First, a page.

Gualtiero Piccinini articulates and defends a mechanistic account of concrete, or physical, computation. A physical system is a computing system just in case it is a mechanism one of whose functions is to manipulate vehicles based solely on differences between different portions of the vehicles according to a rule defined over the vehicles. The Nature of Computation discusses previous accounts of computation and argues that the mechanistic account is better.
Many kinds of computation are explicated, such as digital vs. analog, serial vs. parallel, neural network computation, program-controlled computation, and more. Piccinini argues that computation does not entail representation or information processing although information processing entails computation.
Pancomputationalism, according to which every physical system is computational, is rejected. A modest version of the physical Church-Turing thesis, according to which any function that is physically computable is computable by Turing machines, is defended.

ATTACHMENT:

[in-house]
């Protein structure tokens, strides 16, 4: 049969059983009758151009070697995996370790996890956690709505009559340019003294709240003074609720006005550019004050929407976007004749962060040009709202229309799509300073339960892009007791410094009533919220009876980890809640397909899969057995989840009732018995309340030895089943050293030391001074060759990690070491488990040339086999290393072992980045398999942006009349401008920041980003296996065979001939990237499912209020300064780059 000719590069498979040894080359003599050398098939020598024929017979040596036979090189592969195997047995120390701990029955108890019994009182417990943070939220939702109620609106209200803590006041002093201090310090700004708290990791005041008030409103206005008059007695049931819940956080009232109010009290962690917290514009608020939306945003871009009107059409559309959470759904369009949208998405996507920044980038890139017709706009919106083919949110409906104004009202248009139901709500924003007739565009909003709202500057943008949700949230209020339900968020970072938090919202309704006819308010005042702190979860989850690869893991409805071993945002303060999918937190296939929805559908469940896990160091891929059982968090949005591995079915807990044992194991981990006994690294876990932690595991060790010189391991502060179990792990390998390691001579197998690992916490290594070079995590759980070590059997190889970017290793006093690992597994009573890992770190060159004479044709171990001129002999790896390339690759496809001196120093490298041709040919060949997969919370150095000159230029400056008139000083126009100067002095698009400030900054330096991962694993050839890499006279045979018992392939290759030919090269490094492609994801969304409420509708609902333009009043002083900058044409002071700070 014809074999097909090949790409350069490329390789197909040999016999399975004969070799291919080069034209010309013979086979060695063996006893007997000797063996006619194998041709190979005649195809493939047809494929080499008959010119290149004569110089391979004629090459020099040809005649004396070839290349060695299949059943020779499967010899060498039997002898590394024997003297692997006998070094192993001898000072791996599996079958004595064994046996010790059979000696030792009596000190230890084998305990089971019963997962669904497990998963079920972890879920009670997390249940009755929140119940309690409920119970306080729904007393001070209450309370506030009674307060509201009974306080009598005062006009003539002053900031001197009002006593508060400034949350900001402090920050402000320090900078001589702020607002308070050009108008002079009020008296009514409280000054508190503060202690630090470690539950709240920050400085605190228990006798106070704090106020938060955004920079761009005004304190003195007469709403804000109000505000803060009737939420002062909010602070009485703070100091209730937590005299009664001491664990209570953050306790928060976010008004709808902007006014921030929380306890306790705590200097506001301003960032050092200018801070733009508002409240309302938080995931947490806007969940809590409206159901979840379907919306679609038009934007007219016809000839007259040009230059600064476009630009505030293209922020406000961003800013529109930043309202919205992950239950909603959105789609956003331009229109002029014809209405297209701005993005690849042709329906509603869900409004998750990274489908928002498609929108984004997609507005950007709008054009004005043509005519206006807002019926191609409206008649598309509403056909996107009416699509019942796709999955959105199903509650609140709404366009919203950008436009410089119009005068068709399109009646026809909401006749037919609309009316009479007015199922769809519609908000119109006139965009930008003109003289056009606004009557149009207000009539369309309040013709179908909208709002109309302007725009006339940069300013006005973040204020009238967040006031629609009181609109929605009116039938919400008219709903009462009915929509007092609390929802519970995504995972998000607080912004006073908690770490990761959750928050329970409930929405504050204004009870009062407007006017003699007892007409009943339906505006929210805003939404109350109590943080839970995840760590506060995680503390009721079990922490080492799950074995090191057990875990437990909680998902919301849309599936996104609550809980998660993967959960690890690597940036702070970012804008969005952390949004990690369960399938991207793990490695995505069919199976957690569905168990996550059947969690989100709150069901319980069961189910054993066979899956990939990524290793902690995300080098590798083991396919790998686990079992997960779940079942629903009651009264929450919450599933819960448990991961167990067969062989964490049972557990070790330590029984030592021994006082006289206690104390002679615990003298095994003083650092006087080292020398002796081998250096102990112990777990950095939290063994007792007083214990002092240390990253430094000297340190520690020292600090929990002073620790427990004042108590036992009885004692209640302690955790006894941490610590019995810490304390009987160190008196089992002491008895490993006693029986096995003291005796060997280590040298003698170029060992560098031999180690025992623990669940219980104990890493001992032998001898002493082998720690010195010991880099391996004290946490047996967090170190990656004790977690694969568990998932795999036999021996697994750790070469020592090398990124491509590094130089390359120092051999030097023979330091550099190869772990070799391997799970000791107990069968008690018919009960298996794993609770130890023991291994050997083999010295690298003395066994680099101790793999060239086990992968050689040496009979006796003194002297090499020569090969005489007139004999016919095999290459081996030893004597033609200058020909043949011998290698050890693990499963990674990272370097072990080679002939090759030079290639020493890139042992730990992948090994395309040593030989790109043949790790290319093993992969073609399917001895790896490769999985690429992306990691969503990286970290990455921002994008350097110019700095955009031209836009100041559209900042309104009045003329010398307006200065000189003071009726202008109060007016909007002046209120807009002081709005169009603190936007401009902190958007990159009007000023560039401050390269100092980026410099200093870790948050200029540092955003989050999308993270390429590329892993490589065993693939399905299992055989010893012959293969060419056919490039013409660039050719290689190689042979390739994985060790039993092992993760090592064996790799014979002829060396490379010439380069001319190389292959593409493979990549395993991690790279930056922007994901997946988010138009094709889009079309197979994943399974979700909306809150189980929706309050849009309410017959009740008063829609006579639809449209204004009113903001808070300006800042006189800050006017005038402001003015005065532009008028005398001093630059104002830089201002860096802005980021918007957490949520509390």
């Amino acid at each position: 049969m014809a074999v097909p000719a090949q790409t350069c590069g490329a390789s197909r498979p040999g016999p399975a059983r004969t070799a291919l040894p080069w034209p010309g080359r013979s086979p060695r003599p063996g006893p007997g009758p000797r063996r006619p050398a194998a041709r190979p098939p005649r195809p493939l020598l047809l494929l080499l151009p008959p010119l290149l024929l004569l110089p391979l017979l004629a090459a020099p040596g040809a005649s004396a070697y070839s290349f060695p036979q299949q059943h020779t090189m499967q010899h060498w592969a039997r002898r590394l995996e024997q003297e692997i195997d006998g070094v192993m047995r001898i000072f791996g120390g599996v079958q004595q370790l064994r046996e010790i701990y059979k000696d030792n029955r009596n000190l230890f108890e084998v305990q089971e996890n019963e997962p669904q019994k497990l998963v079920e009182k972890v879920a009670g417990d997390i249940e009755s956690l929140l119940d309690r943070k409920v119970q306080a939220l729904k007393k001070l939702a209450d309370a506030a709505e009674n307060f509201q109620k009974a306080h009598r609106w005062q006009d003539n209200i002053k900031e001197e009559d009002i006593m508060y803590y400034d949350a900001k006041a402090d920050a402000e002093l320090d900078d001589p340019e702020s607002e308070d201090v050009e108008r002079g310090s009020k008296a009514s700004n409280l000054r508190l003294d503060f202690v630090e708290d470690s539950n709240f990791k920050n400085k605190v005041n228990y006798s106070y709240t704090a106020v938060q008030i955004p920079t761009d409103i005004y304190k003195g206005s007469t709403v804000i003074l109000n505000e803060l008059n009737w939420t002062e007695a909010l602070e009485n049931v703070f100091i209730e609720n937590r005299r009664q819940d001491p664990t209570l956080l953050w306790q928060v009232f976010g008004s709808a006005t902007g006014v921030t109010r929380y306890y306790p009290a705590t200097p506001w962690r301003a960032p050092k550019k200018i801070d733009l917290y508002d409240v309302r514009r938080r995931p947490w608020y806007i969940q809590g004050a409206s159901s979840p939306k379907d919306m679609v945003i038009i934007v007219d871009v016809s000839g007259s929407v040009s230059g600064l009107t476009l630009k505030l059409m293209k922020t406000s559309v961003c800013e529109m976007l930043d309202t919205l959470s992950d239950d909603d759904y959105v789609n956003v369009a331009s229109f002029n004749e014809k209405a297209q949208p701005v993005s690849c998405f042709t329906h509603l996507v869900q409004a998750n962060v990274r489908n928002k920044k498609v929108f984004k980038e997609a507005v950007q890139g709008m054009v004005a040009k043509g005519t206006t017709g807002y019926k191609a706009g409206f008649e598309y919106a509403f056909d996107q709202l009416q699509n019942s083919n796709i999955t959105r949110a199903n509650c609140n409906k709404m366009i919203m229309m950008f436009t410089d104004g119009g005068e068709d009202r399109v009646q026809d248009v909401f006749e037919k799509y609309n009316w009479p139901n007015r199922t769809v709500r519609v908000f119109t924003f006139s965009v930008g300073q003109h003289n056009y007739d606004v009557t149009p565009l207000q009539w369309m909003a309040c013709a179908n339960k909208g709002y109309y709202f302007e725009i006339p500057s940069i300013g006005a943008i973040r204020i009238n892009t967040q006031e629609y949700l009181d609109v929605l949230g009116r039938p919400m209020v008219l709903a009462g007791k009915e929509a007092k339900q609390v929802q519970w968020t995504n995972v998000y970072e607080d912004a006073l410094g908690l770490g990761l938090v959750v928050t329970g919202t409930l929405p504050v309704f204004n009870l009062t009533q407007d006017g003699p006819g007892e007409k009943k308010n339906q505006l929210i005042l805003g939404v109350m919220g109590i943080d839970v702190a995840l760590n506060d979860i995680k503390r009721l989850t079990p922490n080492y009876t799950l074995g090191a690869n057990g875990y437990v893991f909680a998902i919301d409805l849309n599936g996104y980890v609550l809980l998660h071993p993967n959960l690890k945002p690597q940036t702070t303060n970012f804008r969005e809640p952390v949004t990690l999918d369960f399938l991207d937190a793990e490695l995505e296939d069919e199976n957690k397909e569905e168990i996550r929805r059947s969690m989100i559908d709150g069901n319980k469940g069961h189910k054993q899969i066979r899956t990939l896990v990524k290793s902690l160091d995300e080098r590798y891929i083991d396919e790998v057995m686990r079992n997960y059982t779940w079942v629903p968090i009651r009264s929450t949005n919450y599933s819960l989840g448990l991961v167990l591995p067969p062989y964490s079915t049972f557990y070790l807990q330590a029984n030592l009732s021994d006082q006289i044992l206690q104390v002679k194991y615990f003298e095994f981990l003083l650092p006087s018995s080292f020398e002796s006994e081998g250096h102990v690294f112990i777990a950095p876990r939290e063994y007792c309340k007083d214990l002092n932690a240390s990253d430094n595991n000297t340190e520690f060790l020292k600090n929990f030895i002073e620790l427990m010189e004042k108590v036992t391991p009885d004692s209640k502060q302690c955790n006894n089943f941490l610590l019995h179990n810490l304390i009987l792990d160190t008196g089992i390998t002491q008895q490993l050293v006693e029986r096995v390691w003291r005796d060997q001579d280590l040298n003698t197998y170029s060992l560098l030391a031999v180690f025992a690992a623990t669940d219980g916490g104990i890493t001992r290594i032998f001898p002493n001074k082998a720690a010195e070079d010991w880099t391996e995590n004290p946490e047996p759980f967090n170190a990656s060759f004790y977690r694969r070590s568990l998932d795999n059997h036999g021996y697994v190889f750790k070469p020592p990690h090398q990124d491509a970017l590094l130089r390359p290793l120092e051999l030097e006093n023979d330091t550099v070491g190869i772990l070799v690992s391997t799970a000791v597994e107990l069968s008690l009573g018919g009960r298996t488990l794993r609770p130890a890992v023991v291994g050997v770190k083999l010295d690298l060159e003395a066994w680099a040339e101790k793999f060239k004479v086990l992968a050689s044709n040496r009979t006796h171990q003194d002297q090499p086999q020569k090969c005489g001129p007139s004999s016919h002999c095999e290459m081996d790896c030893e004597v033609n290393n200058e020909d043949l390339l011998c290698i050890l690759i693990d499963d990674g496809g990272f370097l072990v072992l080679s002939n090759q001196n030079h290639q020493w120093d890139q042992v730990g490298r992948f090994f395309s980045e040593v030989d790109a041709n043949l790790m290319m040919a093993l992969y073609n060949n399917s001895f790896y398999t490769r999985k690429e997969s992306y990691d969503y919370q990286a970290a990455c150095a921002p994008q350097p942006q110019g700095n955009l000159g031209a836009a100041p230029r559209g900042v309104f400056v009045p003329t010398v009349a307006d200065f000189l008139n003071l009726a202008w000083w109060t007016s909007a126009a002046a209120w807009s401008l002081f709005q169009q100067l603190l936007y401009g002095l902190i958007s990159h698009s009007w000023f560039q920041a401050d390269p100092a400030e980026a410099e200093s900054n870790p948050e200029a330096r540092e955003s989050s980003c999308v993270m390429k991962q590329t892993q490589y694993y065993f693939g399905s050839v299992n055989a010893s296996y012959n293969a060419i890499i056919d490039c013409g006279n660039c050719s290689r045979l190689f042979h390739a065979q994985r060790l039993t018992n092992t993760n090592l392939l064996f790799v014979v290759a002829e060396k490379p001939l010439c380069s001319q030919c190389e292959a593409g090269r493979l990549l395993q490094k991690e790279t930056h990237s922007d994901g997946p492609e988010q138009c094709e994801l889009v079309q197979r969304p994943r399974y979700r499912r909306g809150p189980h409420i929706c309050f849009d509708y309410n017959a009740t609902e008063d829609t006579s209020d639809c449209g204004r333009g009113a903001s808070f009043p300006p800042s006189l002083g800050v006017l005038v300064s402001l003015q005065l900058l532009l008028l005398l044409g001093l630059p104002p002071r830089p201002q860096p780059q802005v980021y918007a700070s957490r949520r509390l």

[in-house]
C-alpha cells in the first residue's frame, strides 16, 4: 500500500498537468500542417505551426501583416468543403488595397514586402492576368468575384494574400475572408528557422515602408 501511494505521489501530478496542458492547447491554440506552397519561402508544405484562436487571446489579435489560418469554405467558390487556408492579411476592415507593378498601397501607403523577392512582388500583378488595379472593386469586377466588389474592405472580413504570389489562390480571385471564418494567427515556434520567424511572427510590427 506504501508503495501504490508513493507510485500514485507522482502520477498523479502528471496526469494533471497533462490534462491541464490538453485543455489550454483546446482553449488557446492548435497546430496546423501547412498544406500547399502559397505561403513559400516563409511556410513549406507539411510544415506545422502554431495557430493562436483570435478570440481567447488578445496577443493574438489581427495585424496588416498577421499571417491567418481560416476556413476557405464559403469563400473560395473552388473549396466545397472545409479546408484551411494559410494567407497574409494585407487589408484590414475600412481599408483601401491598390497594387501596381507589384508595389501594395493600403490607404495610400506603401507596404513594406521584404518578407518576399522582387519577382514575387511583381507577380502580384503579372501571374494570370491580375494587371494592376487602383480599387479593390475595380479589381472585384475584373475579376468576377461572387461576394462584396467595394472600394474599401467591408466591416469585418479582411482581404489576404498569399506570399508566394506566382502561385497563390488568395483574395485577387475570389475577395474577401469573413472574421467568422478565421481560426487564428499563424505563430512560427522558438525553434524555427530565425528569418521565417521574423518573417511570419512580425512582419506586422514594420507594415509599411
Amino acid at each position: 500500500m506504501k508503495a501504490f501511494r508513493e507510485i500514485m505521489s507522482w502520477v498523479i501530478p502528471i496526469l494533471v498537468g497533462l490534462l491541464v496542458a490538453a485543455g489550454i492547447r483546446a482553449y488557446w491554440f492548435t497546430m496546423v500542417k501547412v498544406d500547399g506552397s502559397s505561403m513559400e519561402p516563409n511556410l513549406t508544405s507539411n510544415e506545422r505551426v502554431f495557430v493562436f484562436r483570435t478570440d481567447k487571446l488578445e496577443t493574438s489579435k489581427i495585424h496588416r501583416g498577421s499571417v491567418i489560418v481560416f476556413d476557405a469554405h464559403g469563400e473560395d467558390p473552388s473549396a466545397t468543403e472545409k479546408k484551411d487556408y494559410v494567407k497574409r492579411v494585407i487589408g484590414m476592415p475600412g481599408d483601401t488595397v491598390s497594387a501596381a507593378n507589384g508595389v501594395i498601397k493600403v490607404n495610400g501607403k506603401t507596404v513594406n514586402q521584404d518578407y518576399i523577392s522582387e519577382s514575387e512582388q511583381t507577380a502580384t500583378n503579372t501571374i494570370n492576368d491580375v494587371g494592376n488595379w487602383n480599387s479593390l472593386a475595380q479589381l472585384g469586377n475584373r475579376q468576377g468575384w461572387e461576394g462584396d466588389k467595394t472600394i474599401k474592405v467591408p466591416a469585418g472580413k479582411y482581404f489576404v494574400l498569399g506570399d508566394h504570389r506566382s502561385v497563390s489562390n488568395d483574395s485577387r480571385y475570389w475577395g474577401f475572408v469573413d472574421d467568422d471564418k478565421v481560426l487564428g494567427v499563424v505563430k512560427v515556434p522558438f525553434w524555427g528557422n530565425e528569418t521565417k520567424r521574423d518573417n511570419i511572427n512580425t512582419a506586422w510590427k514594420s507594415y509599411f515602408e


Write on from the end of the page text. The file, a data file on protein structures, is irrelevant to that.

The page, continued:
Gualtiero Piccinini is Professor of Philosophy at the University of Missouri, St. Louis. Shortly after his appointment to the position in 2005, he founded Brains, which later became a group blog in the philosophy of mind and related sciences. He received early tenure and promotion in 2010 and early promotion to full professor in 2014. Between 2001 and 2014 he was department chair. In 2014, he received the Herbert A. Simon Award from the International Association for Computing and Philosophy for his research in the philosophy of computation.
Acknowledgements Introduction 1: Towards an Account of Physical Computation 2: Mapping Accounts 3: Semantic Accounts 4: Pancomputationalism 5: From Functional Analysis to Mechanistic Explanation 6: The Ontology of Functional Mechanisms 7: The Mechanistic Account 8: Primitive Components of Computing Mechanisms 9: Complex Components of Computing Mechanisms 10: Digital Calculators 11: Digital Computers 12: Analog Computers 13: Parallel Computers and Neural Networks 14: Information Processing 15: The Bold Physical Church-Turing Thesis 16: The Modest Physical Church-Turing Thesis Epilogue: The Nature of Computation Appendix: Computability Bibliography Index